Scientists warn of ecological recession as biodiversity declines

GR.–Population growth, land use, and resource harvests are destroying the Earth’s natural systems.  The study described below reviewed thousands of research reports and concluded that we might have already taken so much from nature that collapse of natural ecological systems–vegetation, soils, animal webs–is inevitable without human intervention.  In other words, it’s inevitable.

Species loss has pushed ecosystems past a danger threshold across more than half of the terrestrial world

Climate News Network.–“Over the decades, in both laboratory experiments and in real-world observations, naturalists have confirmed that as the diversity of living things in a forest or a field or grassland is reduced, so is the ecosystem’s resilience − its capacity to go on supporting life and turning sunlight, air and water into green growth to nourish all other creatures.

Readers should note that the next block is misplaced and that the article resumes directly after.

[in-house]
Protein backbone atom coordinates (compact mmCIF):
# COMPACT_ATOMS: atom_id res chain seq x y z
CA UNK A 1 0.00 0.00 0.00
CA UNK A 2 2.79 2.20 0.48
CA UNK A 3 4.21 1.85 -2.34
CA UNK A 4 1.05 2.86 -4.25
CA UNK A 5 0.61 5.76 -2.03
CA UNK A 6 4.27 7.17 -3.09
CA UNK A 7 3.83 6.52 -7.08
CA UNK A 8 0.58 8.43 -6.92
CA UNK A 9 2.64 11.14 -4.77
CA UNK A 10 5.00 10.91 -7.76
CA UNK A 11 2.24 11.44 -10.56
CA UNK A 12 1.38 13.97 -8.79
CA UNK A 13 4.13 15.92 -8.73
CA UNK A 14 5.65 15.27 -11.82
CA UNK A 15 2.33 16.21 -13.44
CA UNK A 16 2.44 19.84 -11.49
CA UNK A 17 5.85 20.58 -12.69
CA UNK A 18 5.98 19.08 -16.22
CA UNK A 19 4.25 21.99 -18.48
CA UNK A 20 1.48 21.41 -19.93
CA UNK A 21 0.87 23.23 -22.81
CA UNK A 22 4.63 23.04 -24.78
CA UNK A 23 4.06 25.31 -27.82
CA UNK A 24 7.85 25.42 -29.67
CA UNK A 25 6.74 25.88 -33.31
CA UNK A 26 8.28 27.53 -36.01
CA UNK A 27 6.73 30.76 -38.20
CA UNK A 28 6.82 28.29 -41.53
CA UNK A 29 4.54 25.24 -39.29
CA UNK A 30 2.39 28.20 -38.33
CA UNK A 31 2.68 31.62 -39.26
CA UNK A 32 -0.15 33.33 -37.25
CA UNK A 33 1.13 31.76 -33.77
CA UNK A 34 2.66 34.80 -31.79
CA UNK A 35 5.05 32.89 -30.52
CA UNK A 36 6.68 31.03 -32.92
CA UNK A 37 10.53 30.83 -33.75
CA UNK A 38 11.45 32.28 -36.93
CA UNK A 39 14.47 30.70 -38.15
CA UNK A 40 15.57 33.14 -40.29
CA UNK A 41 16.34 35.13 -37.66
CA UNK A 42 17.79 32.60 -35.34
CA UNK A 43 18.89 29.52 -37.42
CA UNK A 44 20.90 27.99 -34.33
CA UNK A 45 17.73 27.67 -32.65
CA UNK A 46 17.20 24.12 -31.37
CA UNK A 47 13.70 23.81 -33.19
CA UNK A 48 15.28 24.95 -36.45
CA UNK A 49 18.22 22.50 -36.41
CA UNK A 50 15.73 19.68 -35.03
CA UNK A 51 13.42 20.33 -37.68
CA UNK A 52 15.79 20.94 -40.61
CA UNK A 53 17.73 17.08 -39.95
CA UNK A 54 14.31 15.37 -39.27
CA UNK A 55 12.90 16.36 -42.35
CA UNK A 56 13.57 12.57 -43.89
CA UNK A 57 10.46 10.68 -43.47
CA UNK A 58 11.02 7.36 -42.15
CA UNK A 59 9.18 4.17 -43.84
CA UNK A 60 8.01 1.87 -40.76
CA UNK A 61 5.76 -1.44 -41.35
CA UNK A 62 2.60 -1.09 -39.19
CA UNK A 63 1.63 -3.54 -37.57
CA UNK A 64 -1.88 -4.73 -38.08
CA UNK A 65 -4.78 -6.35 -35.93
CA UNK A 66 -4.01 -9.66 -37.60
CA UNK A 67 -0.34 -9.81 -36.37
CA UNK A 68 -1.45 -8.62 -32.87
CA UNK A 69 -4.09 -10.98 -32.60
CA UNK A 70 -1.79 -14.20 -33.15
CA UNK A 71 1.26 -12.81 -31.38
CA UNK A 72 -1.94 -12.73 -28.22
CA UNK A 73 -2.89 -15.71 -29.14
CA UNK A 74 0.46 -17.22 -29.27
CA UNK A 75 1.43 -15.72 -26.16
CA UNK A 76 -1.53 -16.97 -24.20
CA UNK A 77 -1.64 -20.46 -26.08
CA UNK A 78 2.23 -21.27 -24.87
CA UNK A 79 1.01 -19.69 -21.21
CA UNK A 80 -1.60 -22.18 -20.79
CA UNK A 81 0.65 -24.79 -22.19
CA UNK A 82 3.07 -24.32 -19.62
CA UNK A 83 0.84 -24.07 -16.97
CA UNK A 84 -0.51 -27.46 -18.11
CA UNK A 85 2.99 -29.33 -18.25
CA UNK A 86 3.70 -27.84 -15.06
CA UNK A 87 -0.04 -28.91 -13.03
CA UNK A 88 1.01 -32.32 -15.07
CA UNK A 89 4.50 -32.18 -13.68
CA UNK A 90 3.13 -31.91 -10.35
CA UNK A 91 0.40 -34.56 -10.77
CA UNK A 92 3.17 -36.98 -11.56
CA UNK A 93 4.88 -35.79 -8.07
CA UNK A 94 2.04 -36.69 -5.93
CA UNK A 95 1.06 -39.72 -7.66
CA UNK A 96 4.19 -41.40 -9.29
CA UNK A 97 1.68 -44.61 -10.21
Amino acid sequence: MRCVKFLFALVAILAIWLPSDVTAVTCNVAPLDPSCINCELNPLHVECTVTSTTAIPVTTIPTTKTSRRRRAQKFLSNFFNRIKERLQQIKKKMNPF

“And the greatest changes have happened in the last century or so as human numbers, and human economic exploitation, have soared.

“It’s worrying that land use has already pushed biodiversity below the level proposed as a safe limit,” said Andy Purvis, life sciences research leader at the Natural History Museum in London, and leader of the PREDICTS team.

“Decision-makers worry a lot about economic recessions, but an ecological recession could have even worse consequences – and the biodiversity damage we’ve had means we are at risk of that happening. Until and unless we can bring biodiversity back up, we’re playing ecological roulette.”  Continue reading:  Scientists warn of ecological recession as biodiversity declines | Climate Home – climate change news

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